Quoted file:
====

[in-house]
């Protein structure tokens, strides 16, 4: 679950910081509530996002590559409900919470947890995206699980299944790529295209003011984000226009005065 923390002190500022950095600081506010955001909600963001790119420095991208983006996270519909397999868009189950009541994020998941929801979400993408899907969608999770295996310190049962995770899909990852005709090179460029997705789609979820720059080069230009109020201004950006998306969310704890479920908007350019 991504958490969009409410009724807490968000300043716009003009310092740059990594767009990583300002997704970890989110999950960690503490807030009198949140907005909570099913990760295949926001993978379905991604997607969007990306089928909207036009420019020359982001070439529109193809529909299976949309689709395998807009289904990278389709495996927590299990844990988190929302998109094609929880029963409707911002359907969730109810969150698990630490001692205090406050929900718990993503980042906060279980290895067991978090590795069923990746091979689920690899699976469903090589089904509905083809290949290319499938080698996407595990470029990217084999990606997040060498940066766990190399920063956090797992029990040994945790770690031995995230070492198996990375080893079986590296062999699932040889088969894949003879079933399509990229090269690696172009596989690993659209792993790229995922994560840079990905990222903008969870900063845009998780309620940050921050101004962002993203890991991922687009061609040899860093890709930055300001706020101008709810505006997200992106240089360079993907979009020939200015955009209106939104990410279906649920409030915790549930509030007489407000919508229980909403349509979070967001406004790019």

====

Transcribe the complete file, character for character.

[in-house]
């Protein structure tokens, strides 16, 4: 679950910081509530996002590559409900919470947890995206699980299944790529295209003011984000226009005065 923390002190500022950095600081506010955001909600963001790119420095991208983006996270519909397999868009189950009541994020998941929801979400993408899907969608999770295996310190049962995770899909990852005709090179460029997705789609979820720059080069230009109020201004950006998306969310704890479920908007350019 991504958490969009409410009724807490968000300043716009003009310092740059990594767009990583300002997704970890989110999950960690503490807030009198949140907005909570099913990760295949926001993978379905991604997607969007990306089928909207036009420019020359982001070439529109193809529909299976949309689709395998807009289904990278389709495996927590299990844990988190929302998109094609929880029963409707911002359907969730109810969150698990630490001692205090406050929900718990993503980042906060279980290895067991978090590795069923990746091979689920690899699976469903090589089904509905083809290949290319499938080698996407595990470029990217084999990606997040060498940066766990190399920063956090797992029990040994945790770690031995995230070492198996990375080893079986590296062999699932040889088969894949003879079933399509990229090269690696172009596989690993659209792993790229995922994560840079990905990222903008969870900063845009998780309620940050921050101004962002993203890991991922687009061609040899860093890709930055300001706020101008709810505006997200992106240089360079993907979009020939200015955009209106939104990410279906649920409030915790549930509030007489407000919508229980909403349509979070967001406004790019």